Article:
In a cursory reading of the last part of the chapter 9 in Daniel, one does not see any word that resembles the title "Antichrist"! Yet many prophecy books write about the Antichrist to come, spoken of in Daniel 9. Whole series of sermons are dedicated to this man in modern pulpits, especially pulpits of TV preachers, selling books about the End time or about the Last Days.

There is mention of Anointed one, a prince but no "anti-anointed one." There is mention of a Covenant made strong but it does not say it is an evil covenant.

And the whole section is under the holy cloud of verse 24 which listed six reasons for laying out Seventy Weeks (heptads). (1) To finish the transgression, (2) To make an end of sins, (3) To make reconciliation for iniquity, (4) To bring in everlasting righteousness, (5) To seal up the vision and prophecy, and (6) To anoint the Most Holy. None of these seem to be the kind of work any Antichrist would want to be involved in!!!

So where does the idea of an Antichrist originate in this passage of scripture?

  • Not the word, of course, but the concept of antichrist is addressed in Daniel, but not in chapter nine. Look in chapter 11, particularly verses 32-39. Note the mention of a "strange god." Anyone who worships the wrong god is against Christ who taught about the true God.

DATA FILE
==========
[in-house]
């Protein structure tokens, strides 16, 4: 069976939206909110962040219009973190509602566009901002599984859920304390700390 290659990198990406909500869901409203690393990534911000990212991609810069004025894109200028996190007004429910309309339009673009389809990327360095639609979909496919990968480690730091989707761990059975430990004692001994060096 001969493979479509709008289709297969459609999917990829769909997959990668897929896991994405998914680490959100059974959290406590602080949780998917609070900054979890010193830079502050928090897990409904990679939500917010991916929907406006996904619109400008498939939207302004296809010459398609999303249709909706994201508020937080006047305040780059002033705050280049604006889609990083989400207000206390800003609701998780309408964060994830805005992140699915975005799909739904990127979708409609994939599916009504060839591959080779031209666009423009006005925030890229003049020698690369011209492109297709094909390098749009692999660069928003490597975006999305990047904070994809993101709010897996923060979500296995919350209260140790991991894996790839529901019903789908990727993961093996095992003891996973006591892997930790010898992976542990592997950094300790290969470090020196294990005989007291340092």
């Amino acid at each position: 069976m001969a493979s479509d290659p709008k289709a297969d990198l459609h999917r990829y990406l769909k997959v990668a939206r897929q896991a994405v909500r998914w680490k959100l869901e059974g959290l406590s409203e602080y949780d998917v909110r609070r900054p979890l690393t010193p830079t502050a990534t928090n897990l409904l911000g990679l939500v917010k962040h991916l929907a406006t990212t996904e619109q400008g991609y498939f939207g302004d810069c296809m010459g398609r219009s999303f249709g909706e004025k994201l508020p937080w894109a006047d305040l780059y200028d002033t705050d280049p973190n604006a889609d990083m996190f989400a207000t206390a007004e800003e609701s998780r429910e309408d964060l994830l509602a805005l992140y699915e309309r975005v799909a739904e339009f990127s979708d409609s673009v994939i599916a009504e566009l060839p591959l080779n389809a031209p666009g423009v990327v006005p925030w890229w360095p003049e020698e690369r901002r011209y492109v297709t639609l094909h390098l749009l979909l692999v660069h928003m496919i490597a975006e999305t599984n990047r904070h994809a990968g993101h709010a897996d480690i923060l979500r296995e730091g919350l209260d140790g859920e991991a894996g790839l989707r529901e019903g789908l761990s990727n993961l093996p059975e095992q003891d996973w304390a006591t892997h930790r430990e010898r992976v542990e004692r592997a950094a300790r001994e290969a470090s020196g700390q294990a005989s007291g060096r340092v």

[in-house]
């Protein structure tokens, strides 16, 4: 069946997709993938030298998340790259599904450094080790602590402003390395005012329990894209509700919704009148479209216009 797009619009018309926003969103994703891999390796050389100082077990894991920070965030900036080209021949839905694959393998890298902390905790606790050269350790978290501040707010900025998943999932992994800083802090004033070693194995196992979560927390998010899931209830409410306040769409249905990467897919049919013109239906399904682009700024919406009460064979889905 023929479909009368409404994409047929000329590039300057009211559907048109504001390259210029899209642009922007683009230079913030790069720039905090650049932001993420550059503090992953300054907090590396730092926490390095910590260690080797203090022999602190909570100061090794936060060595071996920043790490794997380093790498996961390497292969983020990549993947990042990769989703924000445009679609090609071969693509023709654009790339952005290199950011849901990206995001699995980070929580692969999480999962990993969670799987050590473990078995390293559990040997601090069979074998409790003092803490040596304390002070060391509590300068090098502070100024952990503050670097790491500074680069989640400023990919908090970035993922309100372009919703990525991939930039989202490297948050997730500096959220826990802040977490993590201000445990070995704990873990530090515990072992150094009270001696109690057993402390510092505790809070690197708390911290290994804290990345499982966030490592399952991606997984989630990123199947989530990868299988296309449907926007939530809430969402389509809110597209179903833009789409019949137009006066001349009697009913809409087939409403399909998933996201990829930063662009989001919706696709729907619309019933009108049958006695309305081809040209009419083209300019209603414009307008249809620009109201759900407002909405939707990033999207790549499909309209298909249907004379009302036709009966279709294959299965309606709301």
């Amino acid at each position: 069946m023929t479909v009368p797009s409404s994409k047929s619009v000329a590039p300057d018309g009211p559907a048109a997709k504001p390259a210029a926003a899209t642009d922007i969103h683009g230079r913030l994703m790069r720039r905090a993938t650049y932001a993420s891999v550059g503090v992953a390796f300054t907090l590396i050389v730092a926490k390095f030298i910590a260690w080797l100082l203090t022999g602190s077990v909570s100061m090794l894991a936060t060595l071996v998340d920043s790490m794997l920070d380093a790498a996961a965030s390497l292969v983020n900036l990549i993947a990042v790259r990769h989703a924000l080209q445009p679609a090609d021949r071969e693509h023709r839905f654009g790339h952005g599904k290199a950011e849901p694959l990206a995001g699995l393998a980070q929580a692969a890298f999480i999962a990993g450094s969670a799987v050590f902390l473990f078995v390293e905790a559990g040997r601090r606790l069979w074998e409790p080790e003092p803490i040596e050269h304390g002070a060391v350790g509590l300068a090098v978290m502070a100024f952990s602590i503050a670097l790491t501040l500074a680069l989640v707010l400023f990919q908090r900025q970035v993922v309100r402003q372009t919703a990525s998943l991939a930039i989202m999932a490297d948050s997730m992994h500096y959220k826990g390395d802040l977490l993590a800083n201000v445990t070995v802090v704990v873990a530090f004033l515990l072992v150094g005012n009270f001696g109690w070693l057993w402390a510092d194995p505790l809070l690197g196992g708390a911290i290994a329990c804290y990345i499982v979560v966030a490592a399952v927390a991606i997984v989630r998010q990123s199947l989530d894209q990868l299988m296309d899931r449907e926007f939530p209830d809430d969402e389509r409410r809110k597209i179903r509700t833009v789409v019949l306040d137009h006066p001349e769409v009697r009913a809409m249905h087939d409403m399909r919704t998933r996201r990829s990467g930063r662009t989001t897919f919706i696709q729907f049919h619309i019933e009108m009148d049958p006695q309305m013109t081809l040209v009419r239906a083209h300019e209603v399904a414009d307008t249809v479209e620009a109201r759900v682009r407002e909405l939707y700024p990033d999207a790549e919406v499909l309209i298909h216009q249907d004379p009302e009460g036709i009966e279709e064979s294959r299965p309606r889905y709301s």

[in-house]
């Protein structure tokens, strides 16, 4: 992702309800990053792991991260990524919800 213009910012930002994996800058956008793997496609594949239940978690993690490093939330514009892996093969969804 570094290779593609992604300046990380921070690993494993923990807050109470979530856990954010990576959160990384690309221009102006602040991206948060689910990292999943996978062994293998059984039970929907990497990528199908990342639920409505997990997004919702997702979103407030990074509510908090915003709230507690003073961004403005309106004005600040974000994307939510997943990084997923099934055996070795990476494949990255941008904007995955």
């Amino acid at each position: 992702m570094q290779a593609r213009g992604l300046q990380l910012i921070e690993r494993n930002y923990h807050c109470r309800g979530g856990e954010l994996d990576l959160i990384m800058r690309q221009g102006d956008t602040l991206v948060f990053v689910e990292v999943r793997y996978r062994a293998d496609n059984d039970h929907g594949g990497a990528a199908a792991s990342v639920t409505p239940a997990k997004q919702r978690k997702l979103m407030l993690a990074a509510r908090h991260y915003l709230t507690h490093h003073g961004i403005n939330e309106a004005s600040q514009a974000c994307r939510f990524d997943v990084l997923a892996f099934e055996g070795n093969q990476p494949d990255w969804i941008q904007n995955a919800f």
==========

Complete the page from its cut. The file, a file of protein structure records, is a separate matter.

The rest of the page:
– Biblasia
    Jun 17, 2023 at 10:55
  • @Biblasia-Generally speaking, and according to 1 John, your definition is correct! Anyone against God and Jesus has the spirit of an antichrist. Antiochus Epiphanes, in chapter 8, and mentioned again in ch. 11 would qualify as one of them. But as to the modern concept of one End-time Bad dude, neither of these passages of verses would teach of such a one. It seems people are reading into the verses what isn't there, eh? The contexts, and the interpretation of the angel forbid it. Good input!